The Illini got 105 votes (or points…whatever) in the preseason AP poll, making them the second-leading vote getter among non-ranked teams (just behind Oregon State’s 122 votes). Guess some people thought that awesome defense and Juice Williams-led offense were going to be a power in the Big Ten.

Yeah, not so much.

Illinois is 1-5 and has not beaten a D-1 team this season. The defense is gawd-awful and Juice Williams was benched, but brought back because his replacement was even worse. Ron Zook is getting fired for sure.

Dez Bryant
Let’s be clear one more time about why Dez Bryant was suspended. The NCAA didn’t suspend him because he took a free lunch from Deion Sanders or met with an agent or something. He was suspended because he lied to NCAA investigators when asked about his activities with Sanders. That’s just f-ing stupid.

He’s a hoax because he killed his draft status (for now) by doing something a lot worse than under-performing on the field. I’m sure NFL teams won’t have an issue with his game, but they’re definitely going to wonder about his brain and what might happen under their watch.

Julio Jones
2008 season stats: 58 receptions, 924 yards, 4 TD

2009 season stats (through seven games): 13 receptions, 175 yards, 1 TD

And before you say he’s got a crap quarterback, A.J. Green seems to be doing just fine with his own crap quarterback targeting him so the safeties get a head start on trying to knock him out of the game.

Jones has flat disappeared from Alabama’s offense. The Crimson Tide didn’t throw much last year but John Parker Wilson still managed to get the ball to his stud wideout. Greg McElroy seems to be having issues picking Jones out on the field because his didn’t have one catch against South Carolina last Saturday. He’s become totally invisible. My guess is that since he’s ‘Bama’s only passing weapon, he’s constantly being double-teamed by defenses. But good receivers can overcome that, meaning there seem to be issues with McElroy and probably with Jones’ route-running as well.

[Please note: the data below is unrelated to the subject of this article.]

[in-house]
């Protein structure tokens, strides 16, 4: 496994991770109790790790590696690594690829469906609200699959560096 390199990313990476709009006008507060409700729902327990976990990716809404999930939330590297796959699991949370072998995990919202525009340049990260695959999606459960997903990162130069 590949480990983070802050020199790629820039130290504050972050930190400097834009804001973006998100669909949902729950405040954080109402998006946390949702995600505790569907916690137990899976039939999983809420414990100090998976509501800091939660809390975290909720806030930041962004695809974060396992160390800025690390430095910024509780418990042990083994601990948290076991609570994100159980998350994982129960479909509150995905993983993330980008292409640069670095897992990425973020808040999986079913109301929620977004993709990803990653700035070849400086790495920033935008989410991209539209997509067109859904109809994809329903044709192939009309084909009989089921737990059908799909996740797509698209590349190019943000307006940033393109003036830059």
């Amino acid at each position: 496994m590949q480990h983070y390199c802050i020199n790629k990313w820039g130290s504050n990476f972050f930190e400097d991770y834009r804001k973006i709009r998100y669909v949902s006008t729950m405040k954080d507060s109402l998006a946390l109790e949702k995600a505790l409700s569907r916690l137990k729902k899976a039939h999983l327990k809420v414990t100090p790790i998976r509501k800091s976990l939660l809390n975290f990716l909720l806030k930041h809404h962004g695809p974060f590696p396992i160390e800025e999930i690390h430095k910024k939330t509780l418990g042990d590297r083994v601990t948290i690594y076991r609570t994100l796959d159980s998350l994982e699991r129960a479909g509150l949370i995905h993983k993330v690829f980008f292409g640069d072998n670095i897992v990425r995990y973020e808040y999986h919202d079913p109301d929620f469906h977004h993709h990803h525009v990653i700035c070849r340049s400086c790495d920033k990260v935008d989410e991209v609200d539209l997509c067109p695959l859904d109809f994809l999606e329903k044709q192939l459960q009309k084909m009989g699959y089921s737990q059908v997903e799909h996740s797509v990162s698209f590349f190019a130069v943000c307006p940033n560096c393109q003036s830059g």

The kid is still freaky talented, but to be this bad after being so good as a true freshman is the very definition of over-hype heading into the season. Sophomore Fail.

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  1. 7 Responses to “The Biggest “Balloon Boys” In College Football”

  2. Isn’t Julio Jones constantly in double- and triple-coverage, though? Usually he has a corner on his hip and a safety or two cheating over on his side, which limits his ability just a touch.

    I’m not defending him so much as pointing out that he’s got a monster-sized target on his chest these days.

    By MJenks on Oct 20, 2009

  3. I’ve always said Tebow will make a great 3rd string fullback on the Browns practice squad next year.

    By KJ on Oct 20, 2009

  4. Yeah, Jones gets doubled all the time since, you know, teams would be crazy to leave him one on one. But the great ones learn how to beat that anyway. Apparently, he’s still figuring it out. That, and the mitigating factors (McElroy kinda sucks, they don’t throw much anyway) means he’s a really tall, fast ghost on that field.

    By McD on Oct 20, 2009

  5. Julio Jones in most cases is triple teamed and forcing the ball to him has been one of the main reasons Alabama has struggled as of late.

    By whatshisname on Oct 21, 2009